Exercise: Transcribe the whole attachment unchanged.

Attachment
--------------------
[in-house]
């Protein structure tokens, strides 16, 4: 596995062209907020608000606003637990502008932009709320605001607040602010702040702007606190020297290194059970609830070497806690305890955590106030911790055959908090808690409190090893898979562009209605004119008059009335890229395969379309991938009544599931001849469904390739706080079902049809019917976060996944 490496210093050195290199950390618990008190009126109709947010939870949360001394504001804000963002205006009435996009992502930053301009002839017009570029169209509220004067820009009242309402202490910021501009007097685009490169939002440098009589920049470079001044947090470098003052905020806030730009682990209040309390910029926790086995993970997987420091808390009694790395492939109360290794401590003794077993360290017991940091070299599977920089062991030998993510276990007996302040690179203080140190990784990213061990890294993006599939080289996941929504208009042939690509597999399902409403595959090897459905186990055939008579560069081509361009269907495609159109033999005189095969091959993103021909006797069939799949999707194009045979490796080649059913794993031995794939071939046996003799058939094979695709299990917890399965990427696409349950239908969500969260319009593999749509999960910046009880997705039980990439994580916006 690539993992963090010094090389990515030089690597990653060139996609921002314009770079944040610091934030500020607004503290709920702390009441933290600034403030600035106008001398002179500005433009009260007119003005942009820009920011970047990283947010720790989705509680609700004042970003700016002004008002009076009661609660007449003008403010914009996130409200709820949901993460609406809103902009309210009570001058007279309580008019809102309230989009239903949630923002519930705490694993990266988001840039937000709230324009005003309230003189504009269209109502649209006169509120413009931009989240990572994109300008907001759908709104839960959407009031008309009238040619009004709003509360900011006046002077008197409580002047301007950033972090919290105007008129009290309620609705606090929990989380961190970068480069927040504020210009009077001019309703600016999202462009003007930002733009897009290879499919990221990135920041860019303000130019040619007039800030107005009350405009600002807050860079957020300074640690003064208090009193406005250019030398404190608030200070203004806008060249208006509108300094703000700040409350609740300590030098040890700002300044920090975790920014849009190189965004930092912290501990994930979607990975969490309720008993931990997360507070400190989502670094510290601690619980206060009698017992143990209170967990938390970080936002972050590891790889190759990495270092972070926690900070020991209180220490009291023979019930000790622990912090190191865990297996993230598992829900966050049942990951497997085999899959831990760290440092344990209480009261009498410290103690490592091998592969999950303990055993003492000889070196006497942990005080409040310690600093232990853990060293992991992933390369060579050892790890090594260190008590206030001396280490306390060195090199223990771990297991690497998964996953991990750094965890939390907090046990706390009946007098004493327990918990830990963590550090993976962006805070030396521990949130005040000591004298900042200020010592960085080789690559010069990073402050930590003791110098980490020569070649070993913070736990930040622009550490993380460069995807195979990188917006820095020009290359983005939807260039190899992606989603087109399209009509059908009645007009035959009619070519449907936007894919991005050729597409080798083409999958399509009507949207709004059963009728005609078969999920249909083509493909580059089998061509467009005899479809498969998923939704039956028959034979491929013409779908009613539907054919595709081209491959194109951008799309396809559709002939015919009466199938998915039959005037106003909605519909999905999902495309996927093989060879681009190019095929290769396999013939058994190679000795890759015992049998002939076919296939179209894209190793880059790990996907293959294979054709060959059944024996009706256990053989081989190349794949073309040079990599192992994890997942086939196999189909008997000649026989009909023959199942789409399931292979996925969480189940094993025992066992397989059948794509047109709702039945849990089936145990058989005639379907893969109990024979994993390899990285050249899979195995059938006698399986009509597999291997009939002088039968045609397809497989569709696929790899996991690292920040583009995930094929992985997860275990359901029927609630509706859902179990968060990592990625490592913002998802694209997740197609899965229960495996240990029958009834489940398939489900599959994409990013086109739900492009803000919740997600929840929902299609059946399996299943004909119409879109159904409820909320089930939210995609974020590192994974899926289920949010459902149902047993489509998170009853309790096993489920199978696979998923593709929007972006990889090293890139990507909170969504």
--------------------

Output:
[in-house]
């Protein structure tokens, strides 16, 4: 596995062209907020608000606003637990502008932009709320605001607040602010702040702007606190020297290194059970609830070497806690305890955590106030911790055959908090808690409190090893898979562009209605004119008059009335890229395969379309991938009544599931001849469904390739706080079902049809019917976060996944 490496210093050195290199950390618990008190009126109709947010939870949360001394504001804000963002205006009435996009992502930053301009002839017009570029169209509220004067820009009242309402202490910021501009007097685009490169939002440098009589920049470079001044947090470098003052905020806030730009682990209040309390910029926790086995993970997987420091808390009694790395492939109360290794401590003794077993360290017991940091070299599977920089062991030998993510276990007996302040690179203080140190990784990213061990890294993006599939080289996941929504208009042939690509597999399902409403595959090897459905186990055939008579560069081509361009269907495609159109033999005189095969091959993103021909006797069939799949999707194009045979490796080649059913794993031995794939071939046996003799058939094979695709299990917890399965990427696409349950239908969500969260319009593999749509999960910046009880997705039980990439994580916006 690539993992963090010094090389990515030089690597990653060139996609921002314009770079944040610091934030500020607004503290709920702390009441933290600034403030600035106008001398002179500005433009009260007119003005942009820009920011970047990283947010720790989705509680609700004042970003700016002004008002009076009661609660007449003008403010914009996130409200709820949901993460609406809103902009309210009570001058007279309580008019809102309230989009239903949630923002519930705490694993990266988001840039937000709230324009005003309230003189504009269209109502649209006169509120413009931009989240990572994109300008907001759908709104839960959407009031008309009238040619009004709003509360900011006046002077008197409580002047301007950033972090919290105007008129009290309620609705606090929990989380961190970068480069927040504020210009009077001019309703600016999202462009003007930002733009897009290879499919990221990135920041860019303000130019040619007039800030107005009350405009600002807050860079957020300074640690003064208090009193406005250019030398404190608030200070203004806008060249208006509108300094703000700040409350609740300590030098040890700002300044920090975790920014849009190189965004930092912290501990994930979607990975969490309720008993931990997360507070400190989502670094510290601690619980206060009698017992143990209170967990938390970080936002972050590891790889190759990495270092972070926690900070020991209180220490009291023979019930000790622990912090190191865990297996993230598992829900966050049942990951497997085999899959831990760290440092344990209480009261009498410290103690490592091998592969999950303990055993003492000889070196006497942990005080409040310690600093232990853990060293992991992933390369060579050892790890090594260190008590206030001396280490306390060195090199223990771990297991690497998964996953991990750094965890939390907090046990706390009946007098004493327990918990830990963590550090993976962006805070030396521990949130005040000591004298900042200020010592960085080789690559010069990073402050930590003791110098980490020569070649070993913070736990930040622009550490993380460069995807195979990188917006820095020009290359983005939807260039190899992606989603087109399209009509059908009645007009035959009619070519449907936007894919991005050729597409080798083409999958399509009507949207709004059963009728005609078969999920249909083509493909580059089998061509467009005899479809498969998923939704039956028959034979491929013409779908009613539907054919595709081209491959194109951008799309396809559709002939015919009466199938998915039959005037106003909605519909999905999902495309996927093989060879681009190019095929290769396999013939058994190679000795890759015992049998002939076919296939179209894209190793880059790990996907293959294979054709060959059944024996009706256990053989081989190349794949073309040079990599192992994890997942086939196999189909008997000649026989009909023959199942789409399931292979996925969480189940094993025992066992397989059948794509047109709702039945849990089936145990058989005639379907893969109990024979994993390899990285050249899979195995059938006698399986009509597999291997009939002088039968045609397809497989569709696929790899996991690292920040583009995930094929992985997860275990359901029927609630509706859902179990968060990592990625490592913002998802694209997740197609899965229960495996240990029958009834489940398939489900599959994409990013086109739900492009803000919740997600929840929902299609059946399996299943004909119409879109159904409820909320089930939210995609974020590192994974899926289920949010459902149902047993489509998170009853309790096993489920199978696979998923593709929007972006990889090293890139990507909170969504």